Catholic apologists allege that Protestants have no visible church. The charge is ironic when you consider the dichotomized church of Catholic apologists. For them, the real church isn't located in people. It isn't to be found in monks, nuns, priests, bishops or even popes–much less the laity.
Rather, the real church is located in documents. The idea of the church.
Consider their reaction to the last two synods on marriage and family. By now it's unambiguously clear that this pope wants to change church policy on the admission of divorced and remarried Catholics to communion. And it's clear that bishops and priests can get away with that.
But so long as the policy isn't reversed on paper, Catholic apologists breathe a sigh of relief. That's because their church is contained on slips of paper.
It's like they believe in the transubstantiation of the church. The laity, monks, nuns, priests, bishops, and popes are the visible accidents. But the true church, the substance of the church, consists of invisible, intangible, inaudible, tasteless, odorless ideas. Formal definitions and dogmas.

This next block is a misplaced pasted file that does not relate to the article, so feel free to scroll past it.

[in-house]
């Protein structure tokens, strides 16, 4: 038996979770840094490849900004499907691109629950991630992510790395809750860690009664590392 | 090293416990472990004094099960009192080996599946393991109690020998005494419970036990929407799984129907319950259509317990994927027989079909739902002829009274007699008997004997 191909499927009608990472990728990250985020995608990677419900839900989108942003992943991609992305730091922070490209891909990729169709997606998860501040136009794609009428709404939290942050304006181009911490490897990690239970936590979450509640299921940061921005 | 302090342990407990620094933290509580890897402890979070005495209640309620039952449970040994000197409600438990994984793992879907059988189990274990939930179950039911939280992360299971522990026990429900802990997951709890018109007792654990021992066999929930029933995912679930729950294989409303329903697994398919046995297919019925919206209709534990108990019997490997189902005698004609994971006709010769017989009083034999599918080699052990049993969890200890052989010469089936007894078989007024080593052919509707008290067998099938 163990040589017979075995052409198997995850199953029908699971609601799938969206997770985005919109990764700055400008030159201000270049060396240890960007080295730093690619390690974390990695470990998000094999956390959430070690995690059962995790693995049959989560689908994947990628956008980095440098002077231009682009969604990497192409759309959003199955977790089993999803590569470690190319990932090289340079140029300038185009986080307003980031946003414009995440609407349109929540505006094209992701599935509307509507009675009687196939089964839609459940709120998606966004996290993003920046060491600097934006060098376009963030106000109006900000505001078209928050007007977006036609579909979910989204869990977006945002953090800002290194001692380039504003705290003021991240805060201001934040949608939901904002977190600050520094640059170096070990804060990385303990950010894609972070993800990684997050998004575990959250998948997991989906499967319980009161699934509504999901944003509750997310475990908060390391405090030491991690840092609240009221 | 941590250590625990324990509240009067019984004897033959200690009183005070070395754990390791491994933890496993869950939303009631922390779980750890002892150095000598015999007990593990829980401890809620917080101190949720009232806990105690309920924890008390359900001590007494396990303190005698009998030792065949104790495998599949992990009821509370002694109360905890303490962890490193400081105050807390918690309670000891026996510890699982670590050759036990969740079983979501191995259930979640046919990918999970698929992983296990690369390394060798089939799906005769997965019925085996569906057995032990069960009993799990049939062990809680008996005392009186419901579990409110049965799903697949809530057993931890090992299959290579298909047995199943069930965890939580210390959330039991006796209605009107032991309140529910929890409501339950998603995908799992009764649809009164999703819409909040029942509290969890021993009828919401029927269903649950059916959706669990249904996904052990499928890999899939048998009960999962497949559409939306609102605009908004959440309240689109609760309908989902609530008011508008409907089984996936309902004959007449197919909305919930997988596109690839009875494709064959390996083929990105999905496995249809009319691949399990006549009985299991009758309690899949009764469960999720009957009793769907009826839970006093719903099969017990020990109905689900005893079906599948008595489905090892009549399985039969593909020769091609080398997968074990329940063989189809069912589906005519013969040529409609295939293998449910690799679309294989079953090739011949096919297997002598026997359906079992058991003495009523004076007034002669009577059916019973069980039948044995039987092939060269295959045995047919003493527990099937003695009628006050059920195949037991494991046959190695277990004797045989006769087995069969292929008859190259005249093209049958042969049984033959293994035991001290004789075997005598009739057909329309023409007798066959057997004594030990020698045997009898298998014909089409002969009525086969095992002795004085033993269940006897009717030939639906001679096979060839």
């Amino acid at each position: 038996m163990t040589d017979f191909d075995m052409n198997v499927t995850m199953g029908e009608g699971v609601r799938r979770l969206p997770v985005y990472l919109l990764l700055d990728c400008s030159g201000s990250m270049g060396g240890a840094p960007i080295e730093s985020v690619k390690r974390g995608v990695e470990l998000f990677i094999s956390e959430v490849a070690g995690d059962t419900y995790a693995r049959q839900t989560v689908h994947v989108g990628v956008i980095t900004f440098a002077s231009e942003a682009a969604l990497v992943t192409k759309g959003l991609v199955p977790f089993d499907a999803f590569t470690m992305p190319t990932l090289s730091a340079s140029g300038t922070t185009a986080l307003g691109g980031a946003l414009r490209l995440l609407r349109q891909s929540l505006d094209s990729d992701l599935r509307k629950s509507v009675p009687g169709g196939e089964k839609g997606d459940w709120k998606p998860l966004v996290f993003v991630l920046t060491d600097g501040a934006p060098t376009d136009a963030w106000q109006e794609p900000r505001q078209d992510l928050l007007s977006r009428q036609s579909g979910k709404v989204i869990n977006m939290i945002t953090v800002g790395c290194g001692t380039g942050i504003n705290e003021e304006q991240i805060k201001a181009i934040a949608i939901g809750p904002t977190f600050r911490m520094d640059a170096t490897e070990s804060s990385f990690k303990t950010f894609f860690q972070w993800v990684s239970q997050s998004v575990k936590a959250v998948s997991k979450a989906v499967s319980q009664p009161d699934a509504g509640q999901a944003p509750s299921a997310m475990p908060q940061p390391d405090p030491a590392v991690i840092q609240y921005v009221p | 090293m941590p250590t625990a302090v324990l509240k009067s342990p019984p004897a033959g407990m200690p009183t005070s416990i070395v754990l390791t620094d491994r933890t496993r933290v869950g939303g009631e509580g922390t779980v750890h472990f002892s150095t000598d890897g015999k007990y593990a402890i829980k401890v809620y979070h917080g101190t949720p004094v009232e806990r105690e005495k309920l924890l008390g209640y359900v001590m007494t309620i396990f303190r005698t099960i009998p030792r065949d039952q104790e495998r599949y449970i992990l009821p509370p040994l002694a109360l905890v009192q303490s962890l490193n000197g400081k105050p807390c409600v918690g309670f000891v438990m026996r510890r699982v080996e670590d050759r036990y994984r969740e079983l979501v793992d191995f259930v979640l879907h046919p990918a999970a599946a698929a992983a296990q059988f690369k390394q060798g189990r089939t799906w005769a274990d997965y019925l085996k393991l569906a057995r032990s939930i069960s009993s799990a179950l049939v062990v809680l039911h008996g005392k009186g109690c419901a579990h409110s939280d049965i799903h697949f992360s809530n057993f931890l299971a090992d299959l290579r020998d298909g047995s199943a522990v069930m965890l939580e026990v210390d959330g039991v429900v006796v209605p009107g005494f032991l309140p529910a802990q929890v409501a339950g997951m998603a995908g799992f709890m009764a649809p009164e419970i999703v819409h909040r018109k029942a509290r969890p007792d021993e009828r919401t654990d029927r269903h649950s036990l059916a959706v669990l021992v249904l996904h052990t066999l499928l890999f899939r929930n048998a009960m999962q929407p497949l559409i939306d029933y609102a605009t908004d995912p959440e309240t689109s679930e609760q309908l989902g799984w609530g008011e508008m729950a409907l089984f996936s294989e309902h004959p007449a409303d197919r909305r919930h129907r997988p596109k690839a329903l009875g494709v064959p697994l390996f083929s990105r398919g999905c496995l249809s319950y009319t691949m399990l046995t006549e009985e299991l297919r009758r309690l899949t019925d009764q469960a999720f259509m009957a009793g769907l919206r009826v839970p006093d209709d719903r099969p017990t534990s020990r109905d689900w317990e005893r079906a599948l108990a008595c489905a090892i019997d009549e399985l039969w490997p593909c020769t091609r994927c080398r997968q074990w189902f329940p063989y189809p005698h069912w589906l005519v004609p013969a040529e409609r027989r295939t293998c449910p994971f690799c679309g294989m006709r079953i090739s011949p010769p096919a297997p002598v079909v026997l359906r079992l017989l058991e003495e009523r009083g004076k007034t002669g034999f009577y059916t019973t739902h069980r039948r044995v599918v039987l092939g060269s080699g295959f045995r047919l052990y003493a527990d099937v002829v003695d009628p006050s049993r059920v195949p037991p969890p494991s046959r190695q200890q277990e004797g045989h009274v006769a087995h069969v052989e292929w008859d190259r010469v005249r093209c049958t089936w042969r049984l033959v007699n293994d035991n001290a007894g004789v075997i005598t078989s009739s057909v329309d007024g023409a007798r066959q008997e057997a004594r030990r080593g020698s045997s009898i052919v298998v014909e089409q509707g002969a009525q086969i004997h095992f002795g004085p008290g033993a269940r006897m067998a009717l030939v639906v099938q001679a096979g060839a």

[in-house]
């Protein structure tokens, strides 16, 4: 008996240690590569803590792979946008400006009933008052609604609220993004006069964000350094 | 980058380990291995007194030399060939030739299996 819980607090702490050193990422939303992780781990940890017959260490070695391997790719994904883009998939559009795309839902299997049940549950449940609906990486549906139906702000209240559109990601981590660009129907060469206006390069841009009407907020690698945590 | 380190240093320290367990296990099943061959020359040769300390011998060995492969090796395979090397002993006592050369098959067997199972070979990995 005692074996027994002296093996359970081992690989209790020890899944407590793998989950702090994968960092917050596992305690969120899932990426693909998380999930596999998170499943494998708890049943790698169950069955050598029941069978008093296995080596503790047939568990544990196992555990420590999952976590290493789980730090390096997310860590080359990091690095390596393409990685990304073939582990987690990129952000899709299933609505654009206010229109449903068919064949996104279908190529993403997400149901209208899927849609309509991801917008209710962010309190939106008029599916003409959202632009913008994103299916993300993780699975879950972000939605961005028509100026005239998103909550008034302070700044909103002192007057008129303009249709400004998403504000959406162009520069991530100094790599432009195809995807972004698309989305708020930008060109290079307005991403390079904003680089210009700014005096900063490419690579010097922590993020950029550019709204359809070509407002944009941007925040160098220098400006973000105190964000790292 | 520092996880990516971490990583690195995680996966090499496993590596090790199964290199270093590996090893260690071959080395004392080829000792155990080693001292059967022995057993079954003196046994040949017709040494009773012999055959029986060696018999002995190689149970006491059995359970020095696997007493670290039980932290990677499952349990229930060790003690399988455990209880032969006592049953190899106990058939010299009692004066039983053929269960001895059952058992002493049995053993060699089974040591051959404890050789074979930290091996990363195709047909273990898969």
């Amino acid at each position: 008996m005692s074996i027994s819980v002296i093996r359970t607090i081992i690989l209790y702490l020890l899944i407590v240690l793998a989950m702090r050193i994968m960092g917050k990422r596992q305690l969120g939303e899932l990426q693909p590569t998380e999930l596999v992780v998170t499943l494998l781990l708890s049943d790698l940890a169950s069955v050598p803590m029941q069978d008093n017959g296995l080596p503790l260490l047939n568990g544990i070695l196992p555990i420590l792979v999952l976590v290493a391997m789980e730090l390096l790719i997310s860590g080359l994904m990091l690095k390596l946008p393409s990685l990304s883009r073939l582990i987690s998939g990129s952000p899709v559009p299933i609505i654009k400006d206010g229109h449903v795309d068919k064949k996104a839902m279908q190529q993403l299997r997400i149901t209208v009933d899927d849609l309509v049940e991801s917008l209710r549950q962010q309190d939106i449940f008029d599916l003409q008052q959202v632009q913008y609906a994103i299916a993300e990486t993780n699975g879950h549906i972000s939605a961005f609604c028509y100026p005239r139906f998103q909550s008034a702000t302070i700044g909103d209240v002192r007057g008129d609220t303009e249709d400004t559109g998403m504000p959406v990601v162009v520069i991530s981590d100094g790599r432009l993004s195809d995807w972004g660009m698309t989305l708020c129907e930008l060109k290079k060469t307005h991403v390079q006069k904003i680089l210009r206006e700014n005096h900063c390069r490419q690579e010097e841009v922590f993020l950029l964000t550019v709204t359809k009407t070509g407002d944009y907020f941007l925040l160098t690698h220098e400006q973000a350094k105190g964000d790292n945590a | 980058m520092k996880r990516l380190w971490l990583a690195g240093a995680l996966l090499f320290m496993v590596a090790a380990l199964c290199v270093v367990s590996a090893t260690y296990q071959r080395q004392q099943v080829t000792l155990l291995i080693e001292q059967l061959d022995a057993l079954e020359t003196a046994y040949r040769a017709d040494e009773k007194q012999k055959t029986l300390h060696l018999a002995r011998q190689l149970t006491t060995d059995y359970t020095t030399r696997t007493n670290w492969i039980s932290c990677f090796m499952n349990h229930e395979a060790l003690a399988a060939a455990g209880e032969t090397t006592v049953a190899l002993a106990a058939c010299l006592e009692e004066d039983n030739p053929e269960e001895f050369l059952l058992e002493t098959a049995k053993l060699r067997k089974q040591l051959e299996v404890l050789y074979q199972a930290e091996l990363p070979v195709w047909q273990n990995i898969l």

In that respect, even "mainstream" Catholic apologists are functional sedevacantists. Their practical position is indistinguishable from sedevacantists. Archbishop Lefebvre never doubted the continued existence of the One True Church. But that wasn't to be confused with living, breathing church of popes, bishops, and priests.
For Catholic apologists, just like sedevacantists, the church isn't a physical, organic entity, but a set of transcendent ideas. It doesn't discredit Rome when popes appoint known modernists to influential positions. Apologists stand on the deck of the Titanic, waving their little Union Jacks and belting out another refrain of "Rule Britannia" while the ship takes on more water, because –for them, the true church isn't the concrete church under their feet, but a beautiful abstraction: a timeless, spaceless theological construct.
There is, of course, a point at which this dichotomy becomes untenable. For it's popes and bishops who produce the documents, popes and bishops who interpret the documents.